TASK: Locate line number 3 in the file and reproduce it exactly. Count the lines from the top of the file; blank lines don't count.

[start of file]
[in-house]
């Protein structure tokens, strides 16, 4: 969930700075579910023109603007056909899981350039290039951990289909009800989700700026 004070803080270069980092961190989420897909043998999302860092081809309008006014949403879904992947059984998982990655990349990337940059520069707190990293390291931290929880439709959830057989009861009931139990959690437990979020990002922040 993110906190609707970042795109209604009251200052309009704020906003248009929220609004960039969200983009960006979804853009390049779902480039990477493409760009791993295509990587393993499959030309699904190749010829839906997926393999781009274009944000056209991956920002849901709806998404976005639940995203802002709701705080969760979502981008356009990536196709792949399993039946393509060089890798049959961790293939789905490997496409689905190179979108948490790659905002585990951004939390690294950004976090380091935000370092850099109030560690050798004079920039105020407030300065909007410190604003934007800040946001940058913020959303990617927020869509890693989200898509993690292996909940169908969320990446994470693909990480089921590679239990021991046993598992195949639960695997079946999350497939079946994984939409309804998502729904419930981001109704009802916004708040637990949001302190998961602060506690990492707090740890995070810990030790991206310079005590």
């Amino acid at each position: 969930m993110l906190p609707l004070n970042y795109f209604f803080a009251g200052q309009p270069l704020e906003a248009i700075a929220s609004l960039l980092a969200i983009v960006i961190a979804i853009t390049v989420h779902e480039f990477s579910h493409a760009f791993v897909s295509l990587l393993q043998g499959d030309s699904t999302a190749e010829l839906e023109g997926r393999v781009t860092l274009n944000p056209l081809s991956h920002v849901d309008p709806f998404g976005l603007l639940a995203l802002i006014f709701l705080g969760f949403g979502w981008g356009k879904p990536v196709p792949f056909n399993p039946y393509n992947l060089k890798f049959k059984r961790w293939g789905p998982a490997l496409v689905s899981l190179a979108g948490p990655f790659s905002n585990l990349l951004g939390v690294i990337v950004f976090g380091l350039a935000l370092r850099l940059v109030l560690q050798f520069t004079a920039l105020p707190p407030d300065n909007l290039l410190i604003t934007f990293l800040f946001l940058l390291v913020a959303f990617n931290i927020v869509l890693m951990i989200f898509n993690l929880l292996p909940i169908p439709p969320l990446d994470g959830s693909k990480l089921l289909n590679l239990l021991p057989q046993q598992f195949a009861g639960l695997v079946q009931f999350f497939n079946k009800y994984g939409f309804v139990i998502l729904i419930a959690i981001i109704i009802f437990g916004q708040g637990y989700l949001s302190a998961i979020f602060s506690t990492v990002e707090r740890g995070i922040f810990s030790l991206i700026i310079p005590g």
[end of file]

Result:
């Amino acid at each position: 969930m993110l906190p609707l004070n970042y795109f209604f803080a009251g200052q309009p270069l704020e906003a248009i700075a929220s609004l960039l980092a969200i983009v960006i961190a979804i853009t390049v989420h779902e480039f990477s579910h493409a760009f791993v897909s295509l990587l393993q043998g499959d030309s699904t999302a190749e010829l839906e023109g997926r393999v781009t860092l274009n944000p056209l081809s991956h920002v849901d309008p709806f998404g976005l603007l639940a995203l802002i006014f709701l705080g969760f949403g979502w981008g356009k879904p990536v196709p792949f056909n399993p039946y393509n992947l060089k890798f049959k059984r961790w293939g789905p998982a490997l496409v689905s899981l190179a979108g948490p990655f790659s905002n585990l990349l951004g939390v690294i990337v950004f976090g380091l350039a935000l370092r850099l940059v109030l560690q050798f520069t004079a920039l105020p707190p407030d300065n909007l290039l410190i604003t934007f990293l800040f946001l940058l390291v913020a959303f990617n931290i927020v869509l890693m951990i989200f898509n993690l929880l292996p909940i169908p439709p969320l990446d994470g959830s693909k990480l089921l289909n590679l239990l021991p057989q046993q598992f195949a009861g639960l695997v079946q009931f999350f497939n079946k009800y994984g939409f309804v139990i998502l729904i419930a959690i981001i109704i009802f437990g916004q708040g637990y989700l949001s302190a998961i979020f602060s506690t990492v990002e707090r740890g995070i922040f810990s030790l991206i700026i310079p005590g």